ICD stops paying rent for contentious HQ
Cape Town - Police watchdog, the ICD, has stopped paying rent for its ill-suited Pretoria headquarters, pending the outcome of a public protector probe into the lease with Roux Shabangu's affiliates.
This was revealed by Independent Complaints Directorate director Francois Beukman when he briefed Parliament's portfolio committee on Tuesday.
He said police took legal advice in January to stop payment because if the lease were invalid, it would amount to a waste of taxpayer's money.
"The advice was given to us in terms of section 38 of the PFMA (Public Finance Management Act). If [the] lease is null and void it will be fruitless or wasteful expenditure."
However, it was still unclear whether the ICD could be held to the controversial 10-year contract the department of public works entered into on its behalf, Beukman said.
"It should not be regarded as a denial of liability."
He said he had asked national treasury to roll over the unpaid rent in case the ICD was unable to rescind the R10.6m a year deal for the property at 114 Vermeulen Street, which ICD staff still occupy.
The public protector and the special investigating unit began probing the contract in November, a year after the ICD moved into the building. It was double the required size and the rent far exceeded its budget for renting headquarters of R6.1m a year.
The debacle raised more questions about public works' relationship with property mogul Shabangu and the department's handling of leases signed on behalf of other state entities.
It is the third deal with Shabangu to be probed after those for police headquarters in Pretoria and Durban were declared unlawful. This prompted the sacking of public works minister Gwen Mahlangu-Nkabinde and the suspension of national police commissioner Bheki Cele.
Police management last week told MPs its leasing arrangements for more than 1 300 premises were in "a mess", and that police had been evicted from stations because public works had failed to pay the landlords.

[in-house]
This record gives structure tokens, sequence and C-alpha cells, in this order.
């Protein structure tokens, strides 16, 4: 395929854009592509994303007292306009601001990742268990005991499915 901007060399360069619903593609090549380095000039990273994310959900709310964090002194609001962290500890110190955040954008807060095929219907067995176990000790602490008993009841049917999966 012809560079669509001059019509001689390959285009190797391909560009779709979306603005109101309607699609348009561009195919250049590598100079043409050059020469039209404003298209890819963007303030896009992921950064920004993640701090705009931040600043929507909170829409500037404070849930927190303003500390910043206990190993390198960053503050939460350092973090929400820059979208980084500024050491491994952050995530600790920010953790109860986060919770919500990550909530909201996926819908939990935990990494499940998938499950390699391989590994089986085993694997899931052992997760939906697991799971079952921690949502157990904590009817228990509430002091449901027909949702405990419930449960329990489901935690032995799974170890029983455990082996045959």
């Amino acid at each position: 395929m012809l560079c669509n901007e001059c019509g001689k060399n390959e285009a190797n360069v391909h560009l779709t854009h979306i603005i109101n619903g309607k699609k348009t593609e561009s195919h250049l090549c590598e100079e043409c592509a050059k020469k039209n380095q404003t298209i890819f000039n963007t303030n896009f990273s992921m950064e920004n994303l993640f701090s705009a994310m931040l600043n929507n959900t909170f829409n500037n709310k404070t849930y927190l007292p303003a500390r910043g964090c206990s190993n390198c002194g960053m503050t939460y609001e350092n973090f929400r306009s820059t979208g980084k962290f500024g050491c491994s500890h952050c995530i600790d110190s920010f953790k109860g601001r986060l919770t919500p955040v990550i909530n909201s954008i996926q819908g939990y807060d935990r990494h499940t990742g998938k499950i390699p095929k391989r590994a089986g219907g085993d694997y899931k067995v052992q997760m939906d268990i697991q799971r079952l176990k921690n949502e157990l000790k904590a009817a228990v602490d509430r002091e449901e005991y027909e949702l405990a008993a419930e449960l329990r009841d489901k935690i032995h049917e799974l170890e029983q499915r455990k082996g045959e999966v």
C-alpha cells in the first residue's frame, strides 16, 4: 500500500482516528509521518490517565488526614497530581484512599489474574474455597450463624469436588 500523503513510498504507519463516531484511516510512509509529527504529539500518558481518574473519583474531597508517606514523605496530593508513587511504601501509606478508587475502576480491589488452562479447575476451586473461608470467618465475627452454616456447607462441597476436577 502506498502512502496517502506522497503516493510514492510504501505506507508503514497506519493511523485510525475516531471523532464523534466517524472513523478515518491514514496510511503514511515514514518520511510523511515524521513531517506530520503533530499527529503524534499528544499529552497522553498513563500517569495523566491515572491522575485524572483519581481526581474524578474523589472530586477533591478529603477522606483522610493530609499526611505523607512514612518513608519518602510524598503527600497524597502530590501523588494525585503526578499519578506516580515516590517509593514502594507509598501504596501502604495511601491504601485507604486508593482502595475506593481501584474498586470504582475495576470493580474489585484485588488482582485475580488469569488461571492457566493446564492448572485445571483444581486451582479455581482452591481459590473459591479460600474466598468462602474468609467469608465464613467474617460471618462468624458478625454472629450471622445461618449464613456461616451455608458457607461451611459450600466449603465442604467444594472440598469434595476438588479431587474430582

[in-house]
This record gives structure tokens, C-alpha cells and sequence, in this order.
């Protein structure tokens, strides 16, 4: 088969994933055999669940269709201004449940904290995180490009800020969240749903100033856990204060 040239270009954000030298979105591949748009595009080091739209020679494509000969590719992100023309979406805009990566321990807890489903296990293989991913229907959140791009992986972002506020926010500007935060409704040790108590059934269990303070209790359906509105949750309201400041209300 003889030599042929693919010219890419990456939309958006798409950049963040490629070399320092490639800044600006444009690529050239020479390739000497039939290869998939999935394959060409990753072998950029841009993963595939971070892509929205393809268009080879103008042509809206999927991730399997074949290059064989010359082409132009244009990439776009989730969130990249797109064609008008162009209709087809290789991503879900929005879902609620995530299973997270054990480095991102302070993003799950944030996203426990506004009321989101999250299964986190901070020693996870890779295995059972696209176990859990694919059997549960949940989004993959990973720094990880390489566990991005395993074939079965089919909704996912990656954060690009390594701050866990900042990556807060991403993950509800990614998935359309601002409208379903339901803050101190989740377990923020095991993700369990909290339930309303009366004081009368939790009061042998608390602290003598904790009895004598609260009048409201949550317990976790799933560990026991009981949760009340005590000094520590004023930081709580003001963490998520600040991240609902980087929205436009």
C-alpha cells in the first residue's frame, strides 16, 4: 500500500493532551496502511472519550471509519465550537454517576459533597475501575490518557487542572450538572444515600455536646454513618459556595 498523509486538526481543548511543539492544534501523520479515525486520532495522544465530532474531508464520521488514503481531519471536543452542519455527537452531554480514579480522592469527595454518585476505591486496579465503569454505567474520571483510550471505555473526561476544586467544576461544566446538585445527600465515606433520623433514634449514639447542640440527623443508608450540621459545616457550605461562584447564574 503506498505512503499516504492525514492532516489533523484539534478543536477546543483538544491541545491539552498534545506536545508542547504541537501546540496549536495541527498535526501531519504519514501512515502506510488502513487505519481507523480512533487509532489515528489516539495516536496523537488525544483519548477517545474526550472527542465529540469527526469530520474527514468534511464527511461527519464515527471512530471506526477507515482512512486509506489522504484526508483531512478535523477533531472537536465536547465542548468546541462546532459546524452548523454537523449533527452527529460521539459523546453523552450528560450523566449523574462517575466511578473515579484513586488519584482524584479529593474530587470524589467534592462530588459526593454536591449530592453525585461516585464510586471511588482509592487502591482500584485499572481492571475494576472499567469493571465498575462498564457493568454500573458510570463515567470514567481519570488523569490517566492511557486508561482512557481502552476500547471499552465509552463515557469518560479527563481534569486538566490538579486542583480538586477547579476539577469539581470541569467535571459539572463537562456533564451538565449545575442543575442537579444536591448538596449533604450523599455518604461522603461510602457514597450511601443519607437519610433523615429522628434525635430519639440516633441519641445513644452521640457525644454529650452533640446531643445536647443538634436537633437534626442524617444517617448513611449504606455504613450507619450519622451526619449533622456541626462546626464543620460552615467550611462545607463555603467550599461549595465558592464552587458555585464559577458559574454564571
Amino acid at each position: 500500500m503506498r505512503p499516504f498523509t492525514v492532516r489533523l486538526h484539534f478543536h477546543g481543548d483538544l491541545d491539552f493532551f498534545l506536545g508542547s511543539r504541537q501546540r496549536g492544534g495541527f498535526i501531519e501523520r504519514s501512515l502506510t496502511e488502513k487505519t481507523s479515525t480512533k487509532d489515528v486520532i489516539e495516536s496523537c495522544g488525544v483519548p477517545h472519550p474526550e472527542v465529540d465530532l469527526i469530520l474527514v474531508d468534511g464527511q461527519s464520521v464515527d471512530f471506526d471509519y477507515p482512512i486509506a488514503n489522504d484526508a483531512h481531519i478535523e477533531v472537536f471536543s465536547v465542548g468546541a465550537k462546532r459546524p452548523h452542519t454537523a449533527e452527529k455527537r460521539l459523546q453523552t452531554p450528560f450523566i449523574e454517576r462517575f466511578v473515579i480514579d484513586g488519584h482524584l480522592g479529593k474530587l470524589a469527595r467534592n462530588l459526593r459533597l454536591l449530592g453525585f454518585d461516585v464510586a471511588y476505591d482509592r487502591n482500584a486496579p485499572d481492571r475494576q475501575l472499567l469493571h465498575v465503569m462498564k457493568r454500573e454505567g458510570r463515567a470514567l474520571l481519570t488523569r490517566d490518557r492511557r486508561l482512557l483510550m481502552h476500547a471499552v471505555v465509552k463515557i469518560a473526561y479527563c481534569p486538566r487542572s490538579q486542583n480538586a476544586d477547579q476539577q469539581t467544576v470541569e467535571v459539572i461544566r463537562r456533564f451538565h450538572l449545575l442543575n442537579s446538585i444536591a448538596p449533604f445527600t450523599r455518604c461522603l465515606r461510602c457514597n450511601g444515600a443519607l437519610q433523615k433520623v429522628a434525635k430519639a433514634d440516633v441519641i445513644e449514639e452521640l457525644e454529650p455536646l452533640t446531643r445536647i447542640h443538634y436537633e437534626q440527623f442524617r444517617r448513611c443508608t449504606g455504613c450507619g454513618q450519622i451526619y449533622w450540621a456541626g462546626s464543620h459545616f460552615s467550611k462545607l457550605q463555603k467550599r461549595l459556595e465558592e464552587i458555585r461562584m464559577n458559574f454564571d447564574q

The ICD detailed a similar litany of woes with some of the 16 properties leased for it at a cost of R21.5m a year, or 15% of its budget.
In the Eastern Cape, it occupies two buildings leased on a monthly basis because public works failed to timeously renew contracts that expired in 2010.
Likewise, in Bethlehem in the Free State, the ICD's lease expired in March 2011, but the department has yet to find it new offices.
Acting chief director of operations Matthews Sesoko said in addition staff in KwaZulu-Natal had been locked out of their parking spaces in a still unresolved rent dispute.
MPs demanded to know why ICD management had failed to intervene decisively when contracts were expiring, and why it had in some provinces allowed public works to sign leases for more than the ICD could afford.
ANC MP Annelise van Wyk warned: "Money you could have spent on staff is going on leases. It must have an effect on your operations and we are going to hold you responsible."
Committee chairperson Sindi Chikunga said it did not make sense for the state to continue renting buildings instead of building or buying them.
She noted that the City Forum building was reportedly bought by Japie van Niekerk - a business partner of Shabangu - for R59m - far less than the rental the ICD would pay over a decade.
But Seseko said the ICD's hands were tied. It did not have a mandate to buy property and had to rely on public works to procure rental properties and resolve problems that arose with these.
"The problem, I think, is systematic in public works. We are not empowered to do anything but raise these issues with them and then expect something to be done about it."